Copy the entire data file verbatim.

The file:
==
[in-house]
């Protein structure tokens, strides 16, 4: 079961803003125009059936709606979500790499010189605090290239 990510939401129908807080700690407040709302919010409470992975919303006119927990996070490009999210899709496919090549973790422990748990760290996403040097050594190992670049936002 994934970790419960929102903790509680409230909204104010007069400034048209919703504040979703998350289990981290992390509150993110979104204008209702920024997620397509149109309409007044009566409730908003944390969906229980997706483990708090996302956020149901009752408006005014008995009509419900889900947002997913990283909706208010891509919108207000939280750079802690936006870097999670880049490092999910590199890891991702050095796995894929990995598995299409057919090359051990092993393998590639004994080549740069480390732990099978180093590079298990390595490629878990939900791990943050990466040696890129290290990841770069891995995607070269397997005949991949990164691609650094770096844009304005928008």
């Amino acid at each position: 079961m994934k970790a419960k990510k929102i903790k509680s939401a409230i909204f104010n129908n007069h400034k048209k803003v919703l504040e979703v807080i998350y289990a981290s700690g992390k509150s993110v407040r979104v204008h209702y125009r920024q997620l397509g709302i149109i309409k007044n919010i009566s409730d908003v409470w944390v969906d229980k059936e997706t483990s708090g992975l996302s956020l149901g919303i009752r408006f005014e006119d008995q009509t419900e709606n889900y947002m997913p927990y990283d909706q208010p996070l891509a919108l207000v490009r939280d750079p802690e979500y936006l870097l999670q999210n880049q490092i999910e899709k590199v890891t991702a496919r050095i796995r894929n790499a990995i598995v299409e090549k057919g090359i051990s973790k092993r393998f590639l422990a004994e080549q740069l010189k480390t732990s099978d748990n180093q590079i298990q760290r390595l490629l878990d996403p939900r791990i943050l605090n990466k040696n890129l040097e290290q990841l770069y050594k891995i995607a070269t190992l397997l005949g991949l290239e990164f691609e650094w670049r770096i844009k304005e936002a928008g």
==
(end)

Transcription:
[in-house]
């Protein structure tokens, strides 16, 4: 079961803003125009059936709606979500790499010189605090290239 990510939401129908807080700690407040709302919010409470992975919303006119927990996070490009999210899709496919090549973790422990748990760290996403040097050594190992670049936002 994934970790419960929102903790509680409230909204104010007069400034048209919703504040979703998350289990981290992390509150993110979104204008209702920024997620397509149109309409007044009566409730908003944390969906229980997706483990708090996302956020149901009752408006005014008995009509419900889900947002997913990283909706208010891509919108207000939280750079802690936006870097999670880049490092999910590199890891991702050095796995894929990995598995299409057919090359051990092993393998590639004994080549740069480390732990099978180093590079298990390595490629878990939900791990943050990466040696890129290290990841770069891995995607070269397997005949991949990164691609650094770096844009304005928008």
């Amino acid at each position: 079961m994934k970790a419960k990510k929102i903790k509680s939401a409230i909204f104010n129908n007069h400034k048209k803003v919703l504040e979703v807080i998350y289990a981290s700690g992390k509150s993110v407040r979104v204008h209702y125009r920024q997620l397509g709302i149109i309409k007044n919010i009566s409730d908003v409470w944390v969906d229980k059936e997706t483990s708090g992975l996302s956020l149901g919303i009752r408006f005014e006119d008995q009509t419900e709606n889900y947002m997913p927990y990283d909706q208010p996070l891509a919108l207000v490009r939280d750079p802690e979500y936006l870097l999670q999210n880049q490092i999910e899709k590199v890891t991702a496919r050095i796995r894929n790499a990995i598995v299409e090549k057919g090359i051990s973790k092993r393998f590639l422990a004994e080549q740069l010189k480390t732990s099978d748990n180093q590079i298990q760290r390595l490629l878990d996403p939900r791990i943050l605090n990466k040696n890129l040097e290290q990841l770069y050594k891995i995607a070269t190992l397997l005949g991949l290239e990164f691609e650094w670049r770096i844009k304005e936002a928008g």